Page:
Brandon: The kazoo! 

Me: The kazoo!  All at the same time – if they’re playing the exact same riff at the exact same time, you have to be dead on. If anyone is out of key or anyone is not tuned or anyone is not in perfect time. And you guys did that a couple of times tonight at the show. And it is amazing.

Brandon: Thank you! 

Me: That’s one of the things that used to make me listen to Kansas a lot. How hard do you guys work to lock in? 

Brandon: One instance where I noticed this the most, was when we were playing Sorceress. 

Connor: There was a lot of syncopation. 

Brandon: It was a lot of homework, honestly. We went and learned it individually and then put it together in rehearsal. I want to write more parts that are unison. We are integrating that more but it is kind of hard to get it all synced up. We just need to know what the exact rhythm, what’s going on. It just comes with practice and doing your homework.

Julia: Speaking as the vocalist (laughing) When it comes to the music, that’s what they focus on first and the vocals comes after. And I understand that because I like it being that way. But it’s also really difficult whenever the band decides to let you know “here’s the timing for this and here are some notes and go off of that.”

Me: But this is Prog. 

Julia: This is Prog

Me: So it’s more like “Here’s there first verse timing, here’s the second verse timing, here’s the chorus timing…” 

(laughing)

Julia: Oh, I know! I remember the one time where Pete texted me “write a part in 7 6 7 3.” I’m like “In what key?” And he’s like “I don’t know”. So I wrote something that I could transition into any key humanly possible, tried to put it to the music. It actually turned out pretty OK. It is a lot of communication that is definitely a lot of the key to having it sound tight and everyone being involved in the process of writing so it can lock in and we can all be in sync. Whenever when it’s such weird timing, especially in Prog, that’s one of the hardest things especially for vocals, to catch on to. I’m not trained to be a Prog singer but I’m catching on slowly but surely like we did with Noodles or Connor or whatever you want to call him. (laughing) So it’s definitely a lot of communication, a lot working together. Not as much “Let’s put these these 2 people in this room and work on this part and these 2 people in this and have them work on this part and then this person will sit here and figure out what they’re doing.” It’s more of a band effort and that’s good. That’s how we wrote our first song really quickly and efficiently.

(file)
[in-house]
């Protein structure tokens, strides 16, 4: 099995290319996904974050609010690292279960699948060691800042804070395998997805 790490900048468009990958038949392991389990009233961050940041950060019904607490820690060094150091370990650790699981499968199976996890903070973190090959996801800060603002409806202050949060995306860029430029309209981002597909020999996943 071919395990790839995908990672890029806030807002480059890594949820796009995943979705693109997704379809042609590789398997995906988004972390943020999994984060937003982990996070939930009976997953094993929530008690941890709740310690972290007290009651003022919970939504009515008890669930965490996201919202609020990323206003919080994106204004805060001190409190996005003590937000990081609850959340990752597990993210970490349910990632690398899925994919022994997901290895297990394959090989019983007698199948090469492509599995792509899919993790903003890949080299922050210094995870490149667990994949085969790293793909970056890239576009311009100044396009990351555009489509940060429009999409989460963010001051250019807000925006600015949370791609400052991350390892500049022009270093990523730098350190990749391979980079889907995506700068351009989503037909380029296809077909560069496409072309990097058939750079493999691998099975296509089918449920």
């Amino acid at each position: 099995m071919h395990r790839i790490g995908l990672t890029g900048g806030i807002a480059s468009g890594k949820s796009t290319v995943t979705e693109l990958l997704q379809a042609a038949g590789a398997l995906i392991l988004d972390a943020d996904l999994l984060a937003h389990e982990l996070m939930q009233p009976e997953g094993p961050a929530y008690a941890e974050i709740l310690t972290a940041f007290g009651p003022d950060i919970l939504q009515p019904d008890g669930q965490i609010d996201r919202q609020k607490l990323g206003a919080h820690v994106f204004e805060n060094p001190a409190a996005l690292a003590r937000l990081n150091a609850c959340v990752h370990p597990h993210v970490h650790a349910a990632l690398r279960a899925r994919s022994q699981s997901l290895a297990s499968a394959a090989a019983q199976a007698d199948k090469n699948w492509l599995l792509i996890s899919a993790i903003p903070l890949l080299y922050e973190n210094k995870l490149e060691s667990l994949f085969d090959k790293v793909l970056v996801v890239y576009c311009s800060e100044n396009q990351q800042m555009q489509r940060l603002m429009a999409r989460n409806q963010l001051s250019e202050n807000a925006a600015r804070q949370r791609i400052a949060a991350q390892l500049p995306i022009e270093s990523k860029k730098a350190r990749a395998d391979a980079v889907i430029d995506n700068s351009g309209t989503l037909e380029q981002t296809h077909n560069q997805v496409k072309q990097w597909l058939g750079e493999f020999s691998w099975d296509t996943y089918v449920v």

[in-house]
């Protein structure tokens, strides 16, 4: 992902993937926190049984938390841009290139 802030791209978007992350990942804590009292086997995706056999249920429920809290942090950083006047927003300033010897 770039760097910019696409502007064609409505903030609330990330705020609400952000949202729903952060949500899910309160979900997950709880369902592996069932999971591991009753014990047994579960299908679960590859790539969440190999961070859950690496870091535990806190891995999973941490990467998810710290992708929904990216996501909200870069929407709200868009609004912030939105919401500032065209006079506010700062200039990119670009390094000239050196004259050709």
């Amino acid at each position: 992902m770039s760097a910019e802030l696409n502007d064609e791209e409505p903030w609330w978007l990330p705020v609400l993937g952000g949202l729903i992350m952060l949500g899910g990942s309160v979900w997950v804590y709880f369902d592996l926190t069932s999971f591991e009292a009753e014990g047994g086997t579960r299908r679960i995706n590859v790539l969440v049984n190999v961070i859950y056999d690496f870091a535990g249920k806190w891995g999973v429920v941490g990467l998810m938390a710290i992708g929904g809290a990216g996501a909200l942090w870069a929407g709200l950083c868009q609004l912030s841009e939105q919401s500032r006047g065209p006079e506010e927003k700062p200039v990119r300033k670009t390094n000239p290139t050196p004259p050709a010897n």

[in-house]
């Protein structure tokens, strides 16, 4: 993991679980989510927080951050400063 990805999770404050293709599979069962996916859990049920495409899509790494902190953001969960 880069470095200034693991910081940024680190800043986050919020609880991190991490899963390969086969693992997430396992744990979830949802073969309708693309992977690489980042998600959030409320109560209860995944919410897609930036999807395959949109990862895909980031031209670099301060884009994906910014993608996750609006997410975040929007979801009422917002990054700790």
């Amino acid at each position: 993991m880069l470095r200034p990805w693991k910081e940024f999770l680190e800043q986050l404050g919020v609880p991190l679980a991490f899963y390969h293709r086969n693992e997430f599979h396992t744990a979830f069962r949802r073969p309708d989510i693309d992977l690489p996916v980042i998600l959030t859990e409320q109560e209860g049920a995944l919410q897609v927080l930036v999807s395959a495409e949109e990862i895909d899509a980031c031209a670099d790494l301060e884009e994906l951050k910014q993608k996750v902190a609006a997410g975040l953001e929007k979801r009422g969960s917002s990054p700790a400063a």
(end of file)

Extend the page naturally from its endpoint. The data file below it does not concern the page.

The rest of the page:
Connor: That’s how we did “Reassurance”. Here’s the story: we had the whole song planned out and everything. We tried to get all of the people that were coming in and out of the band to learn the song. It wasn’t coming together it was turning out to be me, Brandon and Pete playing it instrumentally. A lot of the fans really liked it, but we just weren’t really happy with the product so we took the end half of it and cut that off and kept it and then we took the beginning and cut that off and threw it away for future ideas. We took all our new parts, especially with the keyboardist because he wanted to be included in the new stuff. So we put it together in the heat of the moment and it turned out well. 

Brandon: Funny how keyboard wanted to be included…

(laughing) 

Brandon: Just kidding. We had some ideas and motifs that we had in the initial one but they weren’t really flushed out and weren’t set like how many times we were doing this and how we were transitioning. The transitions were really sloppy, so we cleaned that up and sort of cut the fat, added some parts that gave it some depth and put some vocals on it. And it turned out way better than we were expecting. 

Connor: I’m really proud of it. 

Me: And this is going to be on the album, right? 

Brandon: Reassurance, third track – BAM! Concept album! 

Me: I mean it’s Prog – so it has to be a concept album. Are you going with Damsels in Distress for the concept or introspection? 

Julia: It’s about, in a way, someone who’s dealing with two different sides of themselves, and the struggle of trying to figure out which one is more right than wrong. It’s a lot of figuring out what’s more right than what’s wrong. 

Brandon: The lines sort of blur… 

Julia: Yeah, everything’s just kind of meshed all together and the person doesn’t really know how to deal with it. It’s really relative to life except we take it to a whole other level… 

Brandon: It’s Prog! Go big or go home!

Julia: You gotta involve some fun stuff that you’ll hear on the album when it’s done.

Me: But the upside to doing Prog is when you have a 30-minute set you only have to do 3 songs! 

(laughing) 

Brandon: EXACTLY!  

Julia: That’s true!